So many clocks. :laughing:

Hmm, I guess I should have been more explicit in my question.

I was referring to copy protection breaking software. Something that Joe Blow could buy.

As prognosticated, the imposed MQA future has arrived.

Last, I found some MQA content streaming through Amazon Music HD. It’s bit perfect as MQA was displayed on my DAC.

Ditching Tidal may provide a temporary respite. But Amazon Music HD, Deezer, Qobuz, and any other lossless audio streaming providers eventually are going to get stuck with Warner Music 16 bit 44.1 kHz MQA’d versions.


Speculation warning

I’m not familiar with how the various flavors of this software works on all machines, but I think the methods are largely the same, where the streaming software “thinks” it’s sending it’s data directly to the soundcard or audio sub-system for playing, but there is a piece of software in the system that looks like a soundcard driver to the streaming application, but is really a two pronged piece of code, the first prong forwards the signal to the soundcard, and the second prong spools the data to disk (and splits, applies metadata, etc).

So in that regard, I’d think the data going to disk would be identical to the data being played from the soundcard. But this is largely speculation

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Hmm, I have this to offer (FWIW). MakeMKV will not work if the CD player is connected to a USB hub.

Don’t know if it’s relevant, but MakeMKV seems to need to work at an interrupt level below that of a hub (?).

Why the surprise?
You develop an advanced system for delivering high quality music to people that is backward compatible and DRM free.
You demonstrate it to record companies showing the quality and cost saving advantages.
You demonstrate it to musicians who can see how their creative content can be delivered unadulterated to their listeners with authenticity.
You sell the idea to equipment suppliers who take it up as their listeners express positive reactions.
Then you release the catalog for people’s enjoyment. What else would you expect, this is the whole idea after all…

So Keith Richards will come to my living room and sign off on the experience? Will this include drugs? :smiley:

All of this. Chapeau, Sir.

Still nobody to this day, can say what MQA is for.

Authenticated, ‘artist approved’ content? Give me a break.
Hi-res on the move? Eh? You’ve got environmental factors that will mask any perceivable difference thousands of times over.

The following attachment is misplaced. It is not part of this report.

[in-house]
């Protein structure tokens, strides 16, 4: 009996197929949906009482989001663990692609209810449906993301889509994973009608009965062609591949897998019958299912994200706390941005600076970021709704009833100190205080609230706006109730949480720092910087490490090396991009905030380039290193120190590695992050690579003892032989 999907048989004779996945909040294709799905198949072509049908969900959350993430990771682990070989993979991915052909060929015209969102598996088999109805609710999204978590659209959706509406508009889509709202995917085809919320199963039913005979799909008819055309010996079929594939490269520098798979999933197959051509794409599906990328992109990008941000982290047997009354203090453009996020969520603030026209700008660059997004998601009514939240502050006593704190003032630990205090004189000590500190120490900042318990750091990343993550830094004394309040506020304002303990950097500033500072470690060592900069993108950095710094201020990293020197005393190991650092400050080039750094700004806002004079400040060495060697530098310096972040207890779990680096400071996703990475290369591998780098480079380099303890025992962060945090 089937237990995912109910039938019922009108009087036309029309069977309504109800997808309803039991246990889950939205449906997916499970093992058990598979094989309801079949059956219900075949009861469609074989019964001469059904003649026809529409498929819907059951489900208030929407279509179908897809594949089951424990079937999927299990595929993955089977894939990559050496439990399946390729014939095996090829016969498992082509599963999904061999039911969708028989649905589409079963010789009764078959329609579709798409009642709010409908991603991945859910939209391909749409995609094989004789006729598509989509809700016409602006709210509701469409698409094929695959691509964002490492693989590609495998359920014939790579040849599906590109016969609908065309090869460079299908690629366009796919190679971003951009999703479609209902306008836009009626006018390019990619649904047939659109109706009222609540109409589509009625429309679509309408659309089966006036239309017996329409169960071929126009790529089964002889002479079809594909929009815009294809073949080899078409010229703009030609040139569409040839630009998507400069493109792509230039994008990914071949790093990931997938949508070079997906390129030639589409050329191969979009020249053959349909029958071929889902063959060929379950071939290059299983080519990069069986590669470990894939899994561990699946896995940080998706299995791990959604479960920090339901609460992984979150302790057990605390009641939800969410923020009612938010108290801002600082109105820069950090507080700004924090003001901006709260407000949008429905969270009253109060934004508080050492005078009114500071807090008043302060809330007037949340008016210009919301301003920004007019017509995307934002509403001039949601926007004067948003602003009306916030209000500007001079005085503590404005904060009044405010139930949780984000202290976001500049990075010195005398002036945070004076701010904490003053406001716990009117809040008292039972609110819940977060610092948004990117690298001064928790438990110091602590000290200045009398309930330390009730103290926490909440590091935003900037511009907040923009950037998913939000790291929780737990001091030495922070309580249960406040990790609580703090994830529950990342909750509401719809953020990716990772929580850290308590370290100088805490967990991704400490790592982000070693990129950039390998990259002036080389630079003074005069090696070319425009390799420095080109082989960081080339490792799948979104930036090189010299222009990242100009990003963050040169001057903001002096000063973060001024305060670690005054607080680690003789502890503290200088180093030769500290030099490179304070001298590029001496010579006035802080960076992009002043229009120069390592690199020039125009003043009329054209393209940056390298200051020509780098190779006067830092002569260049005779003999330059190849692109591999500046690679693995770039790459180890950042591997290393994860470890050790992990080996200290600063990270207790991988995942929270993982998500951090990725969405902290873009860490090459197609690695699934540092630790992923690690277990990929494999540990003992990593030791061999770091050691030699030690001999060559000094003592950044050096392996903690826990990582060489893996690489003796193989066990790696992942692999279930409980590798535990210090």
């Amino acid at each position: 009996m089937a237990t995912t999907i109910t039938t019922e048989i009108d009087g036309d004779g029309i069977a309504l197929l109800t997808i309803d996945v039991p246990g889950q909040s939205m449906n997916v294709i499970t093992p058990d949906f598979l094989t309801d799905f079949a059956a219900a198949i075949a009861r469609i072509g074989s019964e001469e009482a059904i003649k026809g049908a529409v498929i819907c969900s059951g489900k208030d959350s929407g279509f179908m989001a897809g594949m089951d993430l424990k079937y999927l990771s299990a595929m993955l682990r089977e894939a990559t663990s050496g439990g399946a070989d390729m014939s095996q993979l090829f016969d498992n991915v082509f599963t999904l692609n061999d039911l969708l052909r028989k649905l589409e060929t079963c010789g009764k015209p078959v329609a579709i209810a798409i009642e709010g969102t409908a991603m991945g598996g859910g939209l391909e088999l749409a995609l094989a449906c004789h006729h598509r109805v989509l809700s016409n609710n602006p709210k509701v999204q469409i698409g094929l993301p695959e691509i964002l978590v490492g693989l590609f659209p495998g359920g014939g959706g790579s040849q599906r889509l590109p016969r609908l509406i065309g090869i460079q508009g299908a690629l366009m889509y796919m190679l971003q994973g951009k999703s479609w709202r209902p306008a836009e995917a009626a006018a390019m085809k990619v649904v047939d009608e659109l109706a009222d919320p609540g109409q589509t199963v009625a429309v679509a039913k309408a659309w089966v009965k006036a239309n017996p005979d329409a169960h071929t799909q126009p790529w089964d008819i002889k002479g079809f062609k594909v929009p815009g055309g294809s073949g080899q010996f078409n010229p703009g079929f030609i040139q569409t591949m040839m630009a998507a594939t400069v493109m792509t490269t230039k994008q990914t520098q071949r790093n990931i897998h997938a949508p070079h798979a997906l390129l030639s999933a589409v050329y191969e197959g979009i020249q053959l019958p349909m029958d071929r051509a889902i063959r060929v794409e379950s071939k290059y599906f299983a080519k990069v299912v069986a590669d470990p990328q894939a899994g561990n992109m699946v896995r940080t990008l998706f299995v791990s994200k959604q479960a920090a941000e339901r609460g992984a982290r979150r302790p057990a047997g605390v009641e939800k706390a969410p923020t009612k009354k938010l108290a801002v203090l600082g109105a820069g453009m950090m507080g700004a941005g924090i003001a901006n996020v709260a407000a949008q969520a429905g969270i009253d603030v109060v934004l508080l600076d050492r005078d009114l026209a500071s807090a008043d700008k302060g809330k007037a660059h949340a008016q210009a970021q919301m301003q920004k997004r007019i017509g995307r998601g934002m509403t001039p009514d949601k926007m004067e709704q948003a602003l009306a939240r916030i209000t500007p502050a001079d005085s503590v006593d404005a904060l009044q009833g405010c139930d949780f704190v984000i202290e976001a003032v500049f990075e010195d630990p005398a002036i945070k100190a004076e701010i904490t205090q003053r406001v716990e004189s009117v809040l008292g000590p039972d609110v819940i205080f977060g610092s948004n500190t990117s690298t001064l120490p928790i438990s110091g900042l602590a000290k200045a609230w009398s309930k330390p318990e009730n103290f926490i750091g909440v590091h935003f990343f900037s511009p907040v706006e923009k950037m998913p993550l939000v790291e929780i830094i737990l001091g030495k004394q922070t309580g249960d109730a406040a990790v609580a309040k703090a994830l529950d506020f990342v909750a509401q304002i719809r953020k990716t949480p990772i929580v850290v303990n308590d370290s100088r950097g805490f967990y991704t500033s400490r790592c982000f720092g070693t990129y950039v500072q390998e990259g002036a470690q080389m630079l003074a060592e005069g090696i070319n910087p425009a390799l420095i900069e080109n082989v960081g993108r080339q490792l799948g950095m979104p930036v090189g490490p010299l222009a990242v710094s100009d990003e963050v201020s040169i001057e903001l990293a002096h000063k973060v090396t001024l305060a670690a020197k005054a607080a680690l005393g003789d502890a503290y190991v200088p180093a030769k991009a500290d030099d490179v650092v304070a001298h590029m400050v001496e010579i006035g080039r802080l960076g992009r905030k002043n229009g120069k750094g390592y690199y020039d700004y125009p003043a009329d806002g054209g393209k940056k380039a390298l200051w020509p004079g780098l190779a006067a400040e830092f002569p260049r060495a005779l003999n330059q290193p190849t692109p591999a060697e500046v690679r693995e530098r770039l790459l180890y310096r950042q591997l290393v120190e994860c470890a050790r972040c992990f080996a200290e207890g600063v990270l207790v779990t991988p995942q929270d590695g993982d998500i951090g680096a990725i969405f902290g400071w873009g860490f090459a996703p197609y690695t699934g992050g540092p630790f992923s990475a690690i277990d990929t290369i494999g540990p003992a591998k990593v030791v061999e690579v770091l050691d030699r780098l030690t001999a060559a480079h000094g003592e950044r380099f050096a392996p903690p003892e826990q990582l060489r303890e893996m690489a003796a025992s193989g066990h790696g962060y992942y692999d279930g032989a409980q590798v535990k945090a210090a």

So, we have a solution looking for a problem and Occam’s Razor applies.

The record companies are desperate to repackage your Dire Straits, Pink Floyd and Fleetwood Mac into the 58th different version and market/flog it to you again as some magical differentiator. Oh, and the future possibility of DRM would be lovely thanks.


THIS!!! :+1:

Great post!

Back strictly on topic, the trial migration to Qobuz has now happened. Here are a couple of observations:

  • I have a minor niggle about how Qobuz arrange their genre filtering. It’s makes it a bit harder for me to browse new releases in the genres I’m interested in, but it’s not a deal breaker. Besides, Tidal changed their mapping a few months ago and that made things worse anyway.

  • Given all the chat about relative size and missing library items, I was very surprised how close Qobuz was to perfectly matching my Tidal library of 1300 albums. 3% missing and I should be able to manually find some of those. If you looked at Qobuz a year/18m ago and found the library wanting, I might suggest you have another look.

  • It’s £5/m cheaper than Tidal in my territory - better than a poke in the eye.

  • Initial song/album start up in Roon is snappier than Tidal for me. Perhaps this is down to where the services are hosted and my particular DNS route.

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21 posts were merged into an existing topic: MQA disappointing

Glad it all worked in the end @anon55914447, I was a bit concerned when I read some of your earlier posts once you had decided to give it a go :slightly_smiling_face:

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As soon as there is an alternative to tidal, I’m off.
MQA is a power play, money grab and ethically I have big issues with it.

Qobuz is just too pricey in $aud.

IMO, most remastered MQA tracks sound worse.